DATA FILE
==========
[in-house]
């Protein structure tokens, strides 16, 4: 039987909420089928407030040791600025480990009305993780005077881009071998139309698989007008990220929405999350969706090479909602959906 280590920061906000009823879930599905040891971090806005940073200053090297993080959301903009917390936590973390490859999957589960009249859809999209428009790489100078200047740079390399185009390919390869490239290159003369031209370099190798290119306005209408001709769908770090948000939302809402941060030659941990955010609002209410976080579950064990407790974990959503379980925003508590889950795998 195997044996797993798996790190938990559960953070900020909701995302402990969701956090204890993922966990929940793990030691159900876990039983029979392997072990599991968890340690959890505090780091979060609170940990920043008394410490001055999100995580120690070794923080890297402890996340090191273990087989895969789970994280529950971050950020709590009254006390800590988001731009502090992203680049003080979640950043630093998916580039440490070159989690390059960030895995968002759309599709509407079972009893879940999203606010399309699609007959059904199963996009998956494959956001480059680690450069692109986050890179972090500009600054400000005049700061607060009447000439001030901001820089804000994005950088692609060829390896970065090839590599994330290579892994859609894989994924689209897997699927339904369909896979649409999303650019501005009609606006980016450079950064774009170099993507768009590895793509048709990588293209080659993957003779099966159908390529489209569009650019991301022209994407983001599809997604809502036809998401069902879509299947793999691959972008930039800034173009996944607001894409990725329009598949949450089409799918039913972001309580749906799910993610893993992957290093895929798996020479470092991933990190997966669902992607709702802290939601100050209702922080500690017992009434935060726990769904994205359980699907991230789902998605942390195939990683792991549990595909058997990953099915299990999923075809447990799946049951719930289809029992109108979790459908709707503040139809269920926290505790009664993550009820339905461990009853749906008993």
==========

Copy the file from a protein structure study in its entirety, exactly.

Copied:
[in-house]
């Protein structure tokens, strides 16, 4: 039987909420089928407030040791600025480990009305993780005077881009071998139309698989007008990220929405999350969706090479909602959906 280590920061906000009823879930599905040891971090806005940073200053090297993080959301903009917390936590973390490859999957589960009249859809999209428009790489100078200047740079390399185009390919390869490239290159003369031209370099190798290119306005209408001709769908770090948000939302809402941060030659941990955010609002209410976080579950064990407790974990959503379980925003508590889950795998 195997044996797993798996790190938990559960953070900020909701995302402990969701956090204890993922966990929940793990030691159900876990039983029979392997072990599991968890340690959890505090780091979060609170940990920043008394410490001055999100995580120690070794923080890297402890996340090191273990087989895969789970994280529950971050950020709590009254006390800590988001731009502090992203680049003080979640950043630093998916580039440490070159989690390059960030895995968002759309599709509407079972009893879940999203606010399309699609007959059904199963996009998956494959956001480059680690450069692109986050890179972090500009600054400000005049700061607060009447000439001030901001820089804000994005950088692609060829390896970065090839590599994330290579892994859609894989994924689209897997699927339904369909896979649409999303650019501005009609606006980016450079950064774009170099993507768009590895793509048709990588293209080659993957003779099966159908390529489209569009650019991301022209994407983001599809997604809502036809998401069902879509299947793999691959972008930039800034173009996944607001894409990725329009598949949450089409799918039913972001309580749906799910993610893993992957290093895929798996020479470092991933990190997966669902992607709702802290939601100050209702922080500690017992009434935060726990769904994205359980699907991230789902998605942390195939990683792991549990595909058997990953099915299990999923075809447990799946049951719930289809029992109108979790459908709707503040139809269920926290505790009664993550009820339905461990009853749906008993």